By Eric Klein
As an American traveling for weeks in Scotland, I expected to see American fast food. But brand USA is deeper than burgers; I was surprised to see establishments like this one scattered throughout Scottish cities:
Due to my education in marketing, I became curious about Scotland’s style of promotion. I’ll share what caught my attention . . . the idiosyncratic contrasts to America. How do private and public entities connect with this notoriously obstinate populace?
As far as I could tell, TV ads are not the answer. In contrast to the U.S., popular sporting events have almost zero ads. The 6 Nations Rugby Tournament draws a huge viewership from a hardy, nationalist fan base. But if you don’t want to miss a second of the action then you have to wait until halftime to use the toilet (I didn’t hear euphemisms like bathroom or restroom).
Scotland vs Ireland rugby match broadcast in Glasgow bar
Even the Super Bowl broadcast here in the UK doesn’t fill media timeouts with advertisements. Instead, audiences get newscaster coverage of local pubs populated with NFL fans.
How about print? Newspaper publishers here, like their American peers, seek new tactics to stay relevant in the digital age. The Jan. 12 edition of The Sunday Herald offered a free CD of Celtic music, promoting the Celtic Connections festival. I bought three copies of the paper. Admittedly, I was more interested in the free CD than I was with the ongoing Brexit drama.
Scotland’s national paper (The Scotsman) went a different route:
That’s right. What better way to lure subscribers than the country’s own lifeblood?
If you think this free-whisky strategy is a wee bit iniquitous, then you’re a long way from understanding the Scottish psyche. Ads in popular public places, like this restaurant in Edinburgh, promote whisky-flavoured condoms.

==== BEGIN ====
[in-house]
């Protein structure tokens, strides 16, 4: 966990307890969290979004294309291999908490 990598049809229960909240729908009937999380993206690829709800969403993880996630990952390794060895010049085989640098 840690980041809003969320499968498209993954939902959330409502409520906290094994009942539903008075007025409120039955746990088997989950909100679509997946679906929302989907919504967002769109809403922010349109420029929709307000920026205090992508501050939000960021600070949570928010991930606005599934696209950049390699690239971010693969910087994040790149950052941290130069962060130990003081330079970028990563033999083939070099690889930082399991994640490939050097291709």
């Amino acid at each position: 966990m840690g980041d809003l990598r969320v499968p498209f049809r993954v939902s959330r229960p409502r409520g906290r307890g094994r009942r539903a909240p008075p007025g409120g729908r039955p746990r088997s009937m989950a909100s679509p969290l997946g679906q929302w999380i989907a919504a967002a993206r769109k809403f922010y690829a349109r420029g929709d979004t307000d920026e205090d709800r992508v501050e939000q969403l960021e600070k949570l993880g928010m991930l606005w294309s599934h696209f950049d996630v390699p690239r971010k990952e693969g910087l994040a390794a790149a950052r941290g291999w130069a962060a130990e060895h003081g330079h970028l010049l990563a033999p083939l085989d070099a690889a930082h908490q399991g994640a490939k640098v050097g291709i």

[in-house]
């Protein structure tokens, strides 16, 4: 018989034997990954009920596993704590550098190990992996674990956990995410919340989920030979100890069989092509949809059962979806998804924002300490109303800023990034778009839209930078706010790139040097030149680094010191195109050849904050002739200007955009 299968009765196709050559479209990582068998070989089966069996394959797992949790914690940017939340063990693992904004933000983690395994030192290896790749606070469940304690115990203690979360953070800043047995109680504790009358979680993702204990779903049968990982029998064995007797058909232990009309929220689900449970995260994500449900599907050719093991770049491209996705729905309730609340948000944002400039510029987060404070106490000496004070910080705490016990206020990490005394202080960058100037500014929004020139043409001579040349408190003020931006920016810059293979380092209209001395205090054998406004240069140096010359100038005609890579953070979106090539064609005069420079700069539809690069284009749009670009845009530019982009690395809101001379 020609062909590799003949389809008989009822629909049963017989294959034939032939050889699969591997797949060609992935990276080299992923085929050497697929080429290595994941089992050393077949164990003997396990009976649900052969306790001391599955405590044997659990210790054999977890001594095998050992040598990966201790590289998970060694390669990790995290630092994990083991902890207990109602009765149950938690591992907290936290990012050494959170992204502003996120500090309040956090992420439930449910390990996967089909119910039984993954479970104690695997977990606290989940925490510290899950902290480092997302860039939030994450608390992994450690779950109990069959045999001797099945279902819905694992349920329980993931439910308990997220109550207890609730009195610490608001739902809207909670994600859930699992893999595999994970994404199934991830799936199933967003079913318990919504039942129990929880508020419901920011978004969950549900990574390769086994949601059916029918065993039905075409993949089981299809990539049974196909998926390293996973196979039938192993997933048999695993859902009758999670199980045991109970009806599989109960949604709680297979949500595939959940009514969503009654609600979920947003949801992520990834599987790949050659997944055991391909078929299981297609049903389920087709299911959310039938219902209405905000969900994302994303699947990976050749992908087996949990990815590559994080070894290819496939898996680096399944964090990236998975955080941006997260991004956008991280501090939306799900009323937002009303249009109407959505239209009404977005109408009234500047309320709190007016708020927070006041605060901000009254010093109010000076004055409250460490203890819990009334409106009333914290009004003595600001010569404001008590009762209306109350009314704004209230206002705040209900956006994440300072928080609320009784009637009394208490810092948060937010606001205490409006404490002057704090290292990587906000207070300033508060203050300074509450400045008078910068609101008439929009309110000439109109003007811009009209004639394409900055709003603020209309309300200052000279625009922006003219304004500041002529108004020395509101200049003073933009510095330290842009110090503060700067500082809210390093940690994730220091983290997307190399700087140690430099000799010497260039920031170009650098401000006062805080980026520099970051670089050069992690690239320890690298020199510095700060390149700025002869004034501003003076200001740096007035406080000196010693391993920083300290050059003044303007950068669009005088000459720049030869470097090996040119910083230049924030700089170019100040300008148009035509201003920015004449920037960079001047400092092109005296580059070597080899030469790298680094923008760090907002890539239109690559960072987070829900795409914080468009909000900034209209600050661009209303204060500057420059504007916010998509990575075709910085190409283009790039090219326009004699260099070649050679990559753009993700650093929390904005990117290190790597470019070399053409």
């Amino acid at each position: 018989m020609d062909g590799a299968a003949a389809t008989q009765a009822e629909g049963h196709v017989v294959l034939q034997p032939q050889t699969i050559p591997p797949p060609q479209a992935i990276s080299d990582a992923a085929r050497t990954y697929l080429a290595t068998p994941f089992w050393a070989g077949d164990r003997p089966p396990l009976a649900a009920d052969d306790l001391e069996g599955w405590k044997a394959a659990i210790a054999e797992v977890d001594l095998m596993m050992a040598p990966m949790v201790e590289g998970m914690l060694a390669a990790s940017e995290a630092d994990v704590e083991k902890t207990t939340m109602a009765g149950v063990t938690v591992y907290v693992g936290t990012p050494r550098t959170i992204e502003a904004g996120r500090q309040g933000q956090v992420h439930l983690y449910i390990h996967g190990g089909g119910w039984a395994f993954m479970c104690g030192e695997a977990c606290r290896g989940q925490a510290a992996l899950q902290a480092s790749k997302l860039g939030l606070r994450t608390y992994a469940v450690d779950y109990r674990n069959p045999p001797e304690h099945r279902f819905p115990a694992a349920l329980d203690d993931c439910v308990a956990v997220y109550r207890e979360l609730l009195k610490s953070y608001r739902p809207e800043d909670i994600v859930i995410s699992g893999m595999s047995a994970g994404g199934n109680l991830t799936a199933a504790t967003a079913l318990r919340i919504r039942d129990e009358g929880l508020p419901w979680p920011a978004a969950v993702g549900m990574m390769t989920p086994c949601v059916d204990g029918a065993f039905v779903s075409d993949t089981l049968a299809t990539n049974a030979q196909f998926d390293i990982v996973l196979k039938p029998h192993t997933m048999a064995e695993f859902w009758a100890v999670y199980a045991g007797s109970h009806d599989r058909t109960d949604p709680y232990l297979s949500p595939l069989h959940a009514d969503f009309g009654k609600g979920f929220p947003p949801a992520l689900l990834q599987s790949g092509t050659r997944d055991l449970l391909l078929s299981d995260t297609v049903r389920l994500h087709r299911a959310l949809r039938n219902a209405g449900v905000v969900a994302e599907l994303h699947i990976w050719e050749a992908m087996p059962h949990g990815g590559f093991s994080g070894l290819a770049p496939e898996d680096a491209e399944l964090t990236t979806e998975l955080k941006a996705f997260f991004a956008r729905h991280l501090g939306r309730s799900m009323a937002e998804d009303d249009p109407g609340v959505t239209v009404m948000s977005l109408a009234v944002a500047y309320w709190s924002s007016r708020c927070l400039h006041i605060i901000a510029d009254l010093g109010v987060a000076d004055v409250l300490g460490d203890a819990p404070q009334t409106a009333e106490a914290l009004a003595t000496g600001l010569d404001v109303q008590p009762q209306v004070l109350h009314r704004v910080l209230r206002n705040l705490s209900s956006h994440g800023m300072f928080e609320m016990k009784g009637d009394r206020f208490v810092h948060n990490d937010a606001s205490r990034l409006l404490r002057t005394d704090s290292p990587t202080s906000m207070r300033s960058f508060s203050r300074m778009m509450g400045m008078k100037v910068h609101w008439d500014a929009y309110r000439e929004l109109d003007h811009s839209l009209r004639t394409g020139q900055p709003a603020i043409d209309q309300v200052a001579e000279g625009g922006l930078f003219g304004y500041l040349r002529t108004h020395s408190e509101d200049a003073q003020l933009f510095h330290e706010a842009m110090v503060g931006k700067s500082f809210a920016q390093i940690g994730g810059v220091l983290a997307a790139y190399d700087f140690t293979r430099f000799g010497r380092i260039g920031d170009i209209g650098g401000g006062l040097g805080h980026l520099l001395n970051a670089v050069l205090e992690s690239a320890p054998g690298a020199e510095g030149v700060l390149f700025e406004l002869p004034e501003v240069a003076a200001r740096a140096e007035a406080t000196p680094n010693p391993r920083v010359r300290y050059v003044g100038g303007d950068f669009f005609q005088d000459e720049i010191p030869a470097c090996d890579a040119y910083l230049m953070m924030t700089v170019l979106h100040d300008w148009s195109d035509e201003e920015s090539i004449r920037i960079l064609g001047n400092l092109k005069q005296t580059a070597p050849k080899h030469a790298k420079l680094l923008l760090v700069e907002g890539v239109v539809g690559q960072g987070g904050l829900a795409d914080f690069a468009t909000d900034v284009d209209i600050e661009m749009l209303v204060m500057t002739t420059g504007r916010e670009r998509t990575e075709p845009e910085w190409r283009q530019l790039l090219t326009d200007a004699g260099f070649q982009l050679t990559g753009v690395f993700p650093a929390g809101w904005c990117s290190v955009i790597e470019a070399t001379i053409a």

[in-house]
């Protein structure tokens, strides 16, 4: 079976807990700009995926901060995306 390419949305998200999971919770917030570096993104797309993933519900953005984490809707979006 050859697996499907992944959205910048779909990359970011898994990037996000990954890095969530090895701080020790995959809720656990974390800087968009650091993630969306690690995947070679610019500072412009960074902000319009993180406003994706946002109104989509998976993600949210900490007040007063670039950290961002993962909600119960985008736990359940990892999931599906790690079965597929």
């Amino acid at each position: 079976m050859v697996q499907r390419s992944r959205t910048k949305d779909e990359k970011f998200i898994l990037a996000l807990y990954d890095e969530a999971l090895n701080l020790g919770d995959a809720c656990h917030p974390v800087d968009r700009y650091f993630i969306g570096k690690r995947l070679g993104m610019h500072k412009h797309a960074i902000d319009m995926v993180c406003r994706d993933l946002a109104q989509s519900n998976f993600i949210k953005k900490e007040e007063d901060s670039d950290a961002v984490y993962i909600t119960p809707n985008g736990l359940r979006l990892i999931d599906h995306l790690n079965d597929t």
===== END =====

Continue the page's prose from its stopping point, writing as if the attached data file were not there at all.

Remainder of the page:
In Scotland, whisky’s cross-promotion potential has no limits. Whisky-flavoured condom ads include a warning not to drive while using this product.
Public-sector communications are noticeably more prevalent. A common emphasis is safety. Since the health care system is fully funded by the government, there’s a vested interested in avoiding unnecessary accidents. Messages like these are typical:
A final anecdote. I met a sales-marketing rep for a food company – we both are 26 -- whose outlook tells me that millennials share common traits. A Glasgow native, she is paid handsomely to travel the world, with ample time to explore clients’ countries. Sounds like a dream job, right? Despite the perks, she wants to leave the corporate workforce to work for a non-profit that supports renewable energy and sustainability education. This falls right in line with results of the recent Deloitte survey on company loyalty among millennials.
As marketers wrestle with the conundrum of how to deliver meaningful ads to millennials who favor purpose over profit, don’t forget the default pitch in Scotland: coat everything in whisky.
About the Author
Eric Klein, 26, earned a marketing degree in 2012 from the Walker College of Business at Appalachian State University, Boone, NC. He lives in Grants Pass, OR, where he works in agriculture. In-line photos by the author. Heading photo by iStock.
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